Tension rises as MDC leader vows to stop elections
Harare — Political tension is rising in the run-up to Zimbabwe’s elections on July 30, with the main opposition led by the MDC Alliance due to take to the streets on Wednesday to protest against the Zimbabwe Electoral Commission (ZEC) over its alleged poor preparations for the polls.
Should the outcome of the election favour the incumbent, President Emmerson Mnangagwa, the tension playing out is likely to provide cannon fodder for the MDC Alliance to challenge the outcome. A disputed result is likely to plunge the country into more uncertainty and cripple the economy.
Fuelling the latest rift are claims by the MDC Alliance that the electoral commission had blocked its access to the voters’ roll and refused to let it see the ballot paper.
On Tuesday it claimed there had been a data breach after Zanu-PF sent messages to thousands of registered voters on Monday imploring them to vote for its candidates. The ZEC has put the final tally of registered voters at 5.6-million.
Speculation intensified after the messages, with accusations that mobile operators were coerced to give out subscriber details. But Econet Wireless, the country’s largest mobile operator, in a statement issued on Monday, denied giving "subscriber details to third parties".
Nelson Chamisa, leader of the MDC Alliance, said it would not boycott the election but would not allow it to proceed. He dismissed speculation that the alliance was planning to use violence to stop the polls.
"The MDC Alliance will not boycott the elections, it will in fact not allow the elections to go ahead; 2018 cannot afford to be yet another disputed election. We will win this election, but it has to be done with a credible ballot paper," Chamisa said.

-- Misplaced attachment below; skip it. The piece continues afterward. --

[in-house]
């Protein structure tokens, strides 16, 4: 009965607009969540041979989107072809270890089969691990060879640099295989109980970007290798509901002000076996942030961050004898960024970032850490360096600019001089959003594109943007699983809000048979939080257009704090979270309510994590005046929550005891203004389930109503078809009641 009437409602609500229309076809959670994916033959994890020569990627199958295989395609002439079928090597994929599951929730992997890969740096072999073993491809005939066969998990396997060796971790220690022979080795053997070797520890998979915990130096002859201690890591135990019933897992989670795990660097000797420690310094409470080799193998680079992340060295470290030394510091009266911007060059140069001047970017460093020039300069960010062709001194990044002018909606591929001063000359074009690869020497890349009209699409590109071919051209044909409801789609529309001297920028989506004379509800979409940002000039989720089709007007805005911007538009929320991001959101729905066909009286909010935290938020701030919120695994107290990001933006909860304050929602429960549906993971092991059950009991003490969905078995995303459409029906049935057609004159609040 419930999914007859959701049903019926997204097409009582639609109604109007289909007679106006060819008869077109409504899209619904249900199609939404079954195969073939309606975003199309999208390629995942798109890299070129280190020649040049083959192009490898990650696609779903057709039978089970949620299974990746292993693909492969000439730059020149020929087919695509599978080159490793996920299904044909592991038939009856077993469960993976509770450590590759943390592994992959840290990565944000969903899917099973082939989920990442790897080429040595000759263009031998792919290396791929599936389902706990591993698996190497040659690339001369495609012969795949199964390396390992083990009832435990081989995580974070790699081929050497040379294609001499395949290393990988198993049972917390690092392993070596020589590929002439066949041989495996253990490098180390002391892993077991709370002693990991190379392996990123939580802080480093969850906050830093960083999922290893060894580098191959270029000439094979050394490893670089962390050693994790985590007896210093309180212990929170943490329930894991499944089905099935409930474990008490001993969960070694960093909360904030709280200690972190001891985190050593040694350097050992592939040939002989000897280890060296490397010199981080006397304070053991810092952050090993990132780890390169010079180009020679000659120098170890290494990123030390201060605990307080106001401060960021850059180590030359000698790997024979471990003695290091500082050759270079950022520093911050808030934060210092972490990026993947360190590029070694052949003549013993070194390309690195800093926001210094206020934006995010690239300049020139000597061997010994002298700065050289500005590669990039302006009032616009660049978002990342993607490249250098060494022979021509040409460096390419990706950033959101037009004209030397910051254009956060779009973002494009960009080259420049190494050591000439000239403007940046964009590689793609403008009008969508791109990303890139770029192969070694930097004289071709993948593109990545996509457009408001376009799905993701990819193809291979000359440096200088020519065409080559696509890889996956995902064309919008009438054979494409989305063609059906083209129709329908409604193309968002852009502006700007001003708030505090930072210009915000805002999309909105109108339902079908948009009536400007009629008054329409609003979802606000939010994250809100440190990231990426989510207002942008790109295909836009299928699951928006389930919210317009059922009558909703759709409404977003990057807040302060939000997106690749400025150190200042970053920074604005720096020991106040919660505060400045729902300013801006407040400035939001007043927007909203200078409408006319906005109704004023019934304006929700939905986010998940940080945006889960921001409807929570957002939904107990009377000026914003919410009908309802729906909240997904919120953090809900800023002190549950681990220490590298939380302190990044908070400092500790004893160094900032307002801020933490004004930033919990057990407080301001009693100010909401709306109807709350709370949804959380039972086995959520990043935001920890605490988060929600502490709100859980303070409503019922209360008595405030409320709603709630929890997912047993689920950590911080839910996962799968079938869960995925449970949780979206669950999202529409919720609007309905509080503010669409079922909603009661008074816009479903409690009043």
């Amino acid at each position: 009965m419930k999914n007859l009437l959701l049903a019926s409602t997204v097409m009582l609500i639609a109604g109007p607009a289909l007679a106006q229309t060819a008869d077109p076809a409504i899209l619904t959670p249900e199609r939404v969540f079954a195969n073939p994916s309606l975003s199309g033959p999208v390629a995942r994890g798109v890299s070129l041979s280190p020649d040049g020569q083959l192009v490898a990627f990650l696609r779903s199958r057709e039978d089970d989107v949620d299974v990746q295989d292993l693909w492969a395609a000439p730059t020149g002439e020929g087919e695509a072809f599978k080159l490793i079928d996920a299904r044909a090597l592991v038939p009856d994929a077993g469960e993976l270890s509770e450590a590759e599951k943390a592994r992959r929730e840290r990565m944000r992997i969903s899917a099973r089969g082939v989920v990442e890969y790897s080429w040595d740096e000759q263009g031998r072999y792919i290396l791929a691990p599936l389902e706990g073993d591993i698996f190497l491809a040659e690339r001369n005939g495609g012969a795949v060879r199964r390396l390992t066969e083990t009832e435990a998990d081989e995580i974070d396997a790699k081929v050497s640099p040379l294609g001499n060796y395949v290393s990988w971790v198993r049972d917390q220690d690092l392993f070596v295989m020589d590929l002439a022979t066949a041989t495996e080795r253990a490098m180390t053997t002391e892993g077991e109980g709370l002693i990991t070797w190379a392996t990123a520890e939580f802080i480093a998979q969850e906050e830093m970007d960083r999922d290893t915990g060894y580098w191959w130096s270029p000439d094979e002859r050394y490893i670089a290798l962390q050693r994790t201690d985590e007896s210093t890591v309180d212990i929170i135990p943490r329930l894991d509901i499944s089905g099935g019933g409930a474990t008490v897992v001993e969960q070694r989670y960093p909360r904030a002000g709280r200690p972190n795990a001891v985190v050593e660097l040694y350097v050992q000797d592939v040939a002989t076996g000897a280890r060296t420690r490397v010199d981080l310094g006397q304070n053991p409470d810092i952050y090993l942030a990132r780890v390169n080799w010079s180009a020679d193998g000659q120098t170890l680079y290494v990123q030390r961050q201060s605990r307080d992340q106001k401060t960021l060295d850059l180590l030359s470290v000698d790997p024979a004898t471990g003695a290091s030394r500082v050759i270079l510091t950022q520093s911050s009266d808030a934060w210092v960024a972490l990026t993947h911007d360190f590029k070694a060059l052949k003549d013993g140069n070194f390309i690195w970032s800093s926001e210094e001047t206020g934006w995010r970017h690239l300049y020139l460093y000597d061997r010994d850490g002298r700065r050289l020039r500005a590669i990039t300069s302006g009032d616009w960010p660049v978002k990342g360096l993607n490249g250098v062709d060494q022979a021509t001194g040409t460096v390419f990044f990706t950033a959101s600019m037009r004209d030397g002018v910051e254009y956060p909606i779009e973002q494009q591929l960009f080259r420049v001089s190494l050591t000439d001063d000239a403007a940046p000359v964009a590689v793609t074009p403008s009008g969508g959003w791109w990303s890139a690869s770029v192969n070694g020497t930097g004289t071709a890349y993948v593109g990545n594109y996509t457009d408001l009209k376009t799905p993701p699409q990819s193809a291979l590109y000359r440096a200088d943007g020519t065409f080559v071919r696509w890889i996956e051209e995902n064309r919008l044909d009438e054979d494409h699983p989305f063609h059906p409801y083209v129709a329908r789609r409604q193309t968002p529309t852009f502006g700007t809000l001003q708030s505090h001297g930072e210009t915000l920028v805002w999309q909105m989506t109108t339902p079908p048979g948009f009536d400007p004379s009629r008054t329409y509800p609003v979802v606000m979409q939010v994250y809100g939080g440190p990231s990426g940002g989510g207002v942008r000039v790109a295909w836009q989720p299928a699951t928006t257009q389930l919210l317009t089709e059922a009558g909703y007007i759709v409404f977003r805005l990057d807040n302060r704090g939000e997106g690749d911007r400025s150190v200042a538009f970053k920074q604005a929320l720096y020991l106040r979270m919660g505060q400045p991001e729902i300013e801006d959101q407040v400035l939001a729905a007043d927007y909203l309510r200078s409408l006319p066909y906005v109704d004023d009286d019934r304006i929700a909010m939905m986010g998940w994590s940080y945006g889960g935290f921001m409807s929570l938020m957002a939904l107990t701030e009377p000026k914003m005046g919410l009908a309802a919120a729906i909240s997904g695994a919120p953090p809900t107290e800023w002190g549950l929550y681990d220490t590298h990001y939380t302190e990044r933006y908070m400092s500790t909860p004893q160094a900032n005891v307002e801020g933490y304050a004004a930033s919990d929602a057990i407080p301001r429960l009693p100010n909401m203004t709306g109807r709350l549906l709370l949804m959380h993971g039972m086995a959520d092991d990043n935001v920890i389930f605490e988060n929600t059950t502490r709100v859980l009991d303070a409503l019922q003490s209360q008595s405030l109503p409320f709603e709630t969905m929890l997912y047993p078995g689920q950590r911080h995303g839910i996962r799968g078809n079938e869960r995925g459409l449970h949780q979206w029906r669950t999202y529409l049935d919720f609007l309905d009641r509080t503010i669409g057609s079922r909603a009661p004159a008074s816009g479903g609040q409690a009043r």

The MDC Alliance has roped in its allies, the Zimbabwe Congress of Trade Unions, vendors and students unions, for Wednesday’s protest.
Happymore Chidziva, the youth leader of the MDC-T, one of the seven member parties in the MDC Alliance, said they expected 20,000 people to turn up on the streets of Harare.
Meanwhile, reports by the privately owned NewsDay newspaper on Tuesday claimed that the voters’ roll had 250,000 ghost voters. Citing experts, it said several techniques were used to sift through the 5,683,936 registered voters.
However, Priscilla Chigumba, the ZEC chairwoman, said the commission had picked up just under 1,000 names on the voters’ roll and attributed the problem to mistakes made with the voters’ identity numbers.
"The reason why we keep having these disputes around these areas [ballot papers and printing] is that the law does not provide that members of the public or stakeholders be involved in this process.
"Our law says only the ZEC can do that. We respect the democratic right of each and every Zimbabwean to approach any fora that they feel will give them the relief that they seek," she said.
The ballot paper will have the list of 23 presidential hopefuls divided into two columns, with Mnangagwa’s name at the top of the second column.
Police spokeswoman Charity Charamba said the run-up to the July 30 polls had been the most peaceful in recent years.
But the police "are disturbed by tearing of rival political parties’ posters and forcing rival supporters to remove their party regalia", Charamba told journalists at the police headquarters in Harare on Tuesday.